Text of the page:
Ms Gray-Jackson doesn’t want to speak to0 much about why she’s supporting this ordinance, as it’s too emotional for her.  Her nephew is gay, and she’s known he was gay since he was young.  She urges her fellow Assemblymembers to support it as well.


Ms. Drummond is speaking about her experiences being on the school board, where they teach children to accept each other.  She isn’t willing to tell those children that once they leave school they are no longer protected within the community.


Ms Ossiander is speaking about her experiences with people on both sides of this issue.  She believes in protecting and respecting all of Anchorage’s citizens.  She tried to look into the data, but she discovered that there isn’t any data as this is not a protected status.  She looked into what is covered under Federal Title 7, which protects against discrimination in businesses with over 15 employees.  She asked the Equal Rights commision to start compiling data last week, and still supports the idea of a task force to investigate discrimination.  She doesn’t believe that the ordinance will stop hurtful behavior.   She is concerned about the language regarding transgendered people.  She isn’t sure if it will create a cost to businesses.


Ms Ossiander says there isn’t an easy answer.  She can’t support the S2 version.  She is upset.  Ms Selkregg is proposing an amendment: respecting the bathroom issue.  Basically, making it so that businesses can maintaiin gender separated bathrooms as well as dresscodes.


Mr. Gutierrez is telling Ms Ossiander that she has handled this situation as well as she could have. Standing ovation.


The measure passed, 7-4.


A message from Equality Works: Support the new S-2 version of Ordinance 64

August 1, 2009

No more public hearings! Thanks to all of you who sat through hour after hour of tiring and often painful testimony over the last two months. As hard as it was, I think it would have been much harder to do without feeling a sense of connection with others in the room who support equality. Over the weeks, people started to recognize familiar faces and strike up friendships and other forms of political collaboration that might last for a long time. So while we might wish that we hadn’t been forced to sit through all the hearings, I hope that we have emerged from it with a better understanding of who makes up the LGBT community and with a greater appreciation for the allies who stuck with us over the months.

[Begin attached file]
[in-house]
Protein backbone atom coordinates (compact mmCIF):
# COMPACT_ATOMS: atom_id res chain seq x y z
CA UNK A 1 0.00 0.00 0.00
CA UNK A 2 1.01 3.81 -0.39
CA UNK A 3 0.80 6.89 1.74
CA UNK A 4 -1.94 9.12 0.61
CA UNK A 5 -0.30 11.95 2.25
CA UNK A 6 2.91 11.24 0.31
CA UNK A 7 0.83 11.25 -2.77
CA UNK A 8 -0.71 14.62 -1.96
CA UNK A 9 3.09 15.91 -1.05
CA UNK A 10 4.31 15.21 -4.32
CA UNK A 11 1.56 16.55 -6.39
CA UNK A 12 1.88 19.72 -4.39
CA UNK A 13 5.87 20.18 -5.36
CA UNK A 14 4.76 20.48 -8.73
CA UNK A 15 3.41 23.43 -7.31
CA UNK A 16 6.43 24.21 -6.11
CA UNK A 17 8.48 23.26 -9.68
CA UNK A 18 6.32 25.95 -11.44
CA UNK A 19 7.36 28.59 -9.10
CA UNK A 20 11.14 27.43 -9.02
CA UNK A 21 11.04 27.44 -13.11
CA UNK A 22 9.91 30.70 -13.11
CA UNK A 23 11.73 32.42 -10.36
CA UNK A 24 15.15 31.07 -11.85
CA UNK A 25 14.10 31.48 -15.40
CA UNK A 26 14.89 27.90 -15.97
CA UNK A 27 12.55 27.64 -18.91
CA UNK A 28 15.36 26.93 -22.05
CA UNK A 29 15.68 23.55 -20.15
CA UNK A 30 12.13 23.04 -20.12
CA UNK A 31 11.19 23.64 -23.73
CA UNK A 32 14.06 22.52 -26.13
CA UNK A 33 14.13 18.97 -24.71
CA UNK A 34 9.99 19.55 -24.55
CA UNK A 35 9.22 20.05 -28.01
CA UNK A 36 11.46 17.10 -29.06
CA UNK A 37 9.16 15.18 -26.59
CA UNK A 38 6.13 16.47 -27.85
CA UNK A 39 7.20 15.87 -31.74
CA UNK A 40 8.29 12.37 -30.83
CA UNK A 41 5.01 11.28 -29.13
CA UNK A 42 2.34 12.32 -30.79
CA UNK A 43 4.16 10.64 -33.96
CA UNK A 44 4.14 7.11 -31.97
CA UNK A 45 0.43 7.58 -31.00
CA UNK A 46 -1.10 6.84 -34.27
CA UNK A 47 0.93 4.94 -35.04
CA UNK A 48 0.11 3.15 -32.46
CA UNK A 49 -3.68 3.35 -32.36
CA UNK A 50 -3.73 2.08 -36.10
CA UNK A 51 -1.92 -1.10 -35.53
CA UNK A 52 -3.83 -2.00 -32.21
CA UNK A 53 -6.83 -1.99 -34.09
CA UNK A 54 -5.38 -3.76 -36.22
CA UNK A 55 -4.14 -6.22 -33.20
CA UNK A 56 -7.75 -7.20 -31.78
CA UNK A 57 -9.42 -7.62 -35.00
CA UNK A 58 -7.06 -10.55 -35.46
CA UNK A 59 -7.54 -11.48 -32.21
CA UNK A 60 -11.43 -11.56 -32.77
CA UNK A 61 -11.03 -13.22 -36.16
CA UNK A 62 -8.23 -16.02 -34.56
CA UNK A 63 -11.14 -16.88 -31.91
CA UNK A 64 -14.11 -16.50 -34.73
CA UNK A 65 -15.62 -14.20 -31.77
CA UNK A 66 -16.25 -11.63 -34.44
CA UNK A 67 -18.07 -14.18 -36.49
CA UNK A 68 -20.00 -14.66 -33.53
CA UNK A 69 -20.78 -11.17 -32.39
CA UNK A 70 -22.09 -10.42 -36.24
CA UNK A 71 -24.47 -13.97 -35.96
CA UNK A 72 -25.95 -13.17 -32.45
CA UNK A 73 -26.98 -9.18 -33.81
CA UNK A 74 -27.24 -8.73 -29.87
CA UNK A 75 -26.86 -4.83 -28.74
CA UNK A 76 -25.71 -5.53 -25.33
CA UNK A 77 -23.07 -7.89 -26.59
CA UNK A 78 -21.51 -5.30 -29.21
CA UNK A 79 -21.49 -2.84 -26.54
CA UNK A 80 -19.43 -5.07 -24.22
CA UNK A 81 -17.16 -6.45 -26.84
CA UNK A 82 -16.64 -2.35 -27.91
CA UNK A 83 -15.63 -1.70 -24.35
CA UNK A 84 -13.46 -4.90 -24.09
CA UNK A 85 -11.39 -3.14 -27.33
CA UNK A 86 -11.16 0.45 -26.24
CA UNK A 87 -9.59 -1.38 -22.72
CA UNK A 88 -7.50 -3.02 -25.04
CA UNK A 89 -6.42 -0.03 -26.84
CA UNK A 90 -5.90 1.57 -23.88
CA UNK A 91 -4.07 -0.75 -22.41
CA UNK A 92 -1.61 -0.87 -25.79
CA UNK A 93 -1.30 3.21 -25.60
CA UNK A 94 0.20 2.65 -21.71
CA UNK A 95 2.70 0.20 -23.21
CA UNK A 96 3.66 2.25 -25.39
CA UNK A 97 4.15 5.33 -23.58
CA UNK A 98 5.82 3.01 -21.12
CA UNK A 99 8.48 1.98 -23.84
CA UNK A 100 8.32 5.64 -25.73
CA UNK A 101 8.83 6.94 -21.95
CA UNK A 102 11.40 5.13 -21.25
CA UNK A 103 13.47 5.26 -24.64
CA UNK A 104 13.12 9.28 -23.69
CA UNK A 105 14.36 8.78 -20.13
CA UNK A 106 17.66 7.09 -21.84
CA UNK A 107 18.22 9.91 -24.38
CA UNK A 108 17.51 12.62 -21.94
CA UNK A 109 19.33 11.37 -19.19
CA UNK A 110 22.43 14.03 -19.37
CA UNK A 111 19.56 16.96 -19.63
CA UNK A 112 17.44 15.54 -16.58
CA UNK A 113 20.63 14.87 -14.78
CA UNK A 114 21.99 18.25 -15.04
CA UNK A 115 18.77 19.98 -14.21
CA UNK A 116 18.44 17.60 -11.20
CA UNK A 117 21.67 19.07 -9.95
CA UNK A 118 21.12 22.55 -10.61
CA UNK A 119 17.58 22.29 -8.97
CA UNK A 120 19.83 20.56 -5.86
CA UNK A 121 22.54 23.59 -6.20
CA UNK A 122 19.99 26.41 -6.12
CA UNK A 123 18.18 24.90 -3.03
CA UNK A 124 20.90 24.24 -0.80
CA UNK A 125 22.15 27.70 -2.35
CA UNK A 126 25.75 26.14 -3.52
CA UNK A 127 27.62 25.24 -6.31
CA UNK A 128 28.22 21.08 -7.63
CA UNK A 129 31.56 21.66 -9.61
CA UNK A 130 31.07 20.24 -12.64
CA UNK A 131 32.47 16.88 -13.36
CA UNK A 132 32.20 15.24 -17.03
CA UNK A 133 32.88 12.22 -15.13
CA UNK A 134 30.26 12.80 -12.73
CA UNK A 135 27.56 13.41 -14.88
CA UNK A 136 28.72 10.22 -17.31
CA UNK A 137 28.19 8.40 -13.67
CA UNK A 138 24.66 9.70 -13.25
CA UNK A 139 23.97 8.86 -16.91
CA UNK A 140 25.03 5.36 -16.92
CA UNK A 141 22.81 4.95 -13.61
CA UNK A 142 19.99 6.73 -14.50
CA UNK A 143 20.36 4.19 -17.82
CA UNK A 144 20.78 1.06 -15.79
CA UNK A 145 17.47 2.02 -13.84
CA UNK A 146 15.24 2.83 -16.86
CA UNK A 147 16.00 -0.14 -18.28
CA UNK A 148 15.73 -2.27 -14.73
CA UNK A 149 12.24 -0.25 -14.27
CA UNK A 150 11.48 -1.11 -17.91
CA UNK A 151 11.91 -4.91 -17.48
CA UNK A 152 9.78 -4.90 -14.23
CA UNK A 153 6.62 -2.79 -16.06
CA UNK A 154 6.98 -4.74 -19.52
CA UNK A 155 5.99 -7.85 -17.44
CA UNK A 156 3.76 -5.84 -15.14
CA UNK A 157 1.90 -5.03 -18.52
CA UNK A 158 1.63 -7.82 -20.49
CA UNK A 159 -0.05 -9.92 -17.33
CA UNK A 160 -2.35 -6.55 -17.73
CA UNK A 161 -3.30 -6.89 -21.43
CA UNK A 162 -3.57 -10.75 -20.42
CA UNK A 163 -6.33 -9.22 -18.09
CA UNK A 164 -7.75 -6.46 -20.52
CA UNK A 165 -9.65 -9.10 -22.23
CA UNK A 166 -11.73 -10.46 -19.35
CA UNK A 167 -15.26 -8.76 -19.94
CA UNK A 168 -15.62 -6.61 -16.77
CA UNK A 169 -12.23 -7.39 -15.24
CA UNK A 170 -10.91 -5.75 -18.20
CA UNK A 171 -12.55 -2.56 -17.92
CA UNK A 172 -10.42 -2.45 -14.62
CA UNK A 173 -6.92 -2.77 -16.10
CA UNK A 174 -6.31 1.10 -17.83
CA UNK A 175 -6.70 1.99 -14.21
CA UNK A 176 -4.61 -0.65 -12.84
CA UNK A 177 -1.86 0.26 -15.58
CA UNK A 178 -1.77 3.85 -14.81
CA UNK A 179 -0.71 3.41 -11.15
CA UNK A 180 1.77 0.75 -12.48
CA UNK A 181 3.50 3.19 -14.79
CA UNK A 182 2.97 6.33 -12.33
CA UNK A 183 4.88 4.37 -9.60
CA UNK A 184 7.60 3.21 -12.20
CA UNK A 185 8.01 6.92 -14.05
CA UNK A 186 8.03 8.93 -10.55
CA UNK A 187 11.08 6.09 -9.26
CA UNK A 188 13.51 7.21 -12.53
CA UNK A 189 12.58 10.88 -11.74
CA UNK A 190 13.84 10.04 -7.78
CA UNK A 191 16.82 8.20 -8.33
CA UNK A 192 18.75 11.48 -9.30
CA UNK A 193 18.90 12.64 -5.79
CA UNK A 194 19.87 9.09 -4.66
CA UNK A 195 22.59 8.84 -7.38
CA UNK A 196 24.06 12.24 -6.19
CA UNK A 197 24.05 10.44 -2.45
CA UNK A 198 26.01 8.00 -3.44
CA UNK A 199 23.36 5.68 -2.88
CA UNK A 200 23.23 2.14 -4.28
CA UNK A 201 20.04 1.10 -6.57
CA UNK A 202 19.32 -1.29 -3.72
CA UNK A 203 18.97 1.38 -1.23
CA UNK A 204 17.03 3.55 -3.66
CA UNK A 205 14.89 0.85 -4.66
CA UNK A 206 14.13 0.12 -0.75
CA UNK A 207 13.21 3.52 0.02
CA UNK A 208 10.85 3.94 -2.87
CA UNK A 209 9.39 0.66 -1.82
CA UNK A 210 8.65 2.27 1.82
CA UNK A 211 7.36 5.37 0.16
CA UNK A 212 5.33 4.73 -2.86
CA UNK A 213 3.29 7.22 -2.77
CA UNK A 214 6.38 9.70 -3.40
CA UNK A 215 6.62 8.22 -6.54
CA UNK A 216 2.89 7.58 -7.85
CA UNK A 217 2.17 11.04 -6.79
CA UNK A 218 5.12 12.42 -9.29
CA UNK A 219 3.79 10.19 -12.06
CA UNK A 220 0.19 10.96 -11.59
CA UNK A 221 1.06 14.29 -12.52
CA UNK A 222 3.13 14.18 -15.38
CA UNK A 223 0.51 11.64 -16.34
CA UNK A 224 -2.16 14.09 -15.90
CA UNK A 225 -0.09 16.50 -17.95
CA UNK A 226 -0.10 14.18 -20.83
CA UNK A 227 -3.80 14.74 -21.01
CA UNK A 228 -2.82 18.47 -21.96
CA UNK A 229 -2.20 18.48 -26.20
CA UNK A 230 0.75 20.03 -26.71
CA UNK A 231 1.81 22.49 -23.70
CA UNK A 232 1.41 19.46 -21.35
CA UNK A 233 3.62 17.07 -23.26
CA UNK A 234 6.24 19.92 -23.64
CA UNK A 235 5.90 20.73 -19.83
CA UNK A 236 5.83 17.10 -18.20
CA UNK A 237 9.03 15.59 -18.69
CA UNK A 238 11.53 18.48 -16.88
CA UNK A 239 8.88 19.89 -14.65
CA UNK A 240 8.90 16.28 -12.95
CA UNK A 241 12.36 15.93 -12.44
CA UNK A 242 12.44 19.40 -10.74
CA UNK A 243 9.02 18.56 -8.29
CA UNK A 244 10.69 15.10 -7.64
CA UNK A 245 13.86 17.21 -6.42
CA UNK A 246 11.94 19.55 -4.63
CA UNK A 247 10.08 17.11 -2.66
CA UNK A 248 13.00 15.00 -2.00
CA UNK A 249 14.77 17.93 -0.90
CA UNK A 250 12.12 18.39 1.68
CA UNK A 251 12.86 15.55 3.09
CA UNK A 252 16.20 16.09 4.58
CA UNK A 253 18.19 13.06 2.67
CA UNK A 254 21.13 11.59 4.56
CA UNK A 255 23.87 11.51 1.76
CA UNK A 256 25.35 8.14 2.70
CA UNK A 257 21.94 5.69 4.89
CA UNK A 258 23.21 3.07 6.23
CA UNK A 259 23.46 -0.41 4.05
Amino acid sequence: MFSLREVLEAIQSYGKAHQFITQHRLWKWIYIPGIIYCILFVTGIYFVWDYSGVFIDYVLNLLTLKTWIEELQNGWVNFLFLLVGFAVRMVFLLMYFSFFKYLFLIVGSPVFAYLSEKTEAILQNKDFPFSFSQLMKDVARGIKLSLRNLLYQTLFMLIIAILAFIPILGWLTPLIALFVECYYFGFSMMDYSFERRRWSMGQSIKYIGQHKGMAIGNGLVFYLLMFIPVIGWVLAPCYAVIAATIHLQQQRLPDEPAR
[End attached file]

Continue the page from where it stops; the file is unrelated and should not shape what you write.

As we move into August, and into a new (hopefully shorter) phase of this campaign, here are a few things you could do to bring Equality to Anchorage:

Call or E-Mail Mayor Sullivan and Write a Letter to the Editor

Have you contacted the Mayor yet?

Have you contacted the Mayor yet?

Mayor Sullivan hasn’t publicly stated what he will do if the ordinance reaches his desk, but he needs to know that people in Anchorage support equality, he needs to know why you support equality, and he needs to hear that vetoing an ordinance to protect LGBT people from discrimination sends the message that he, as the Mayor of Anchorage, believes that LGBT people should be discriminated against in employment, housing, education, and public accommodations. If he doesn’t want to send that message, then he should not veto this ordinance. If you havent already, please, please, please call or e-mail Mayor Sullivan at or call (907) 343-7170 or (907) 343-7100.

Please, remember to be respectful. No one responds positively to insults, accusations, or anger.

And if youve already contacted the mayor, please revise your letter accordingly and send it to the Anchorage Daily News.

New S-2 version of the ordinance

For those of you who dont know already, an S-2 version of the ordinance has been submitted for consideration by Patrick Flynn:

We believe that his is a strong revision that acknowledges the concerns of some in the religious community by broadening the religious exemption, but does not weaken the original intention of the ordinance to protect LGBT people from discrimination. It includes employment protections for our entire community–including transgender individuals. Please call or e-mail your Assembly members and tell them to put their support behind the S-2 version. We want to make sure that this version of the ordinance is the one that is debated and eventually voted upon. You can find there contact information here:

August 11th Meeting

The next Assembly meeting is August 11th. While the agenda has not been officially set yet, this very well may be the day that Assembly members get to a debate and vote on AO 64. It would be great to have as many supporters as possible inside the Assembly Chambers so that they can see how many people care about this issue. You know the drill: Blue shirts, Equality Works buttons. We will keep you posted once the agenda is set and/or if plans change.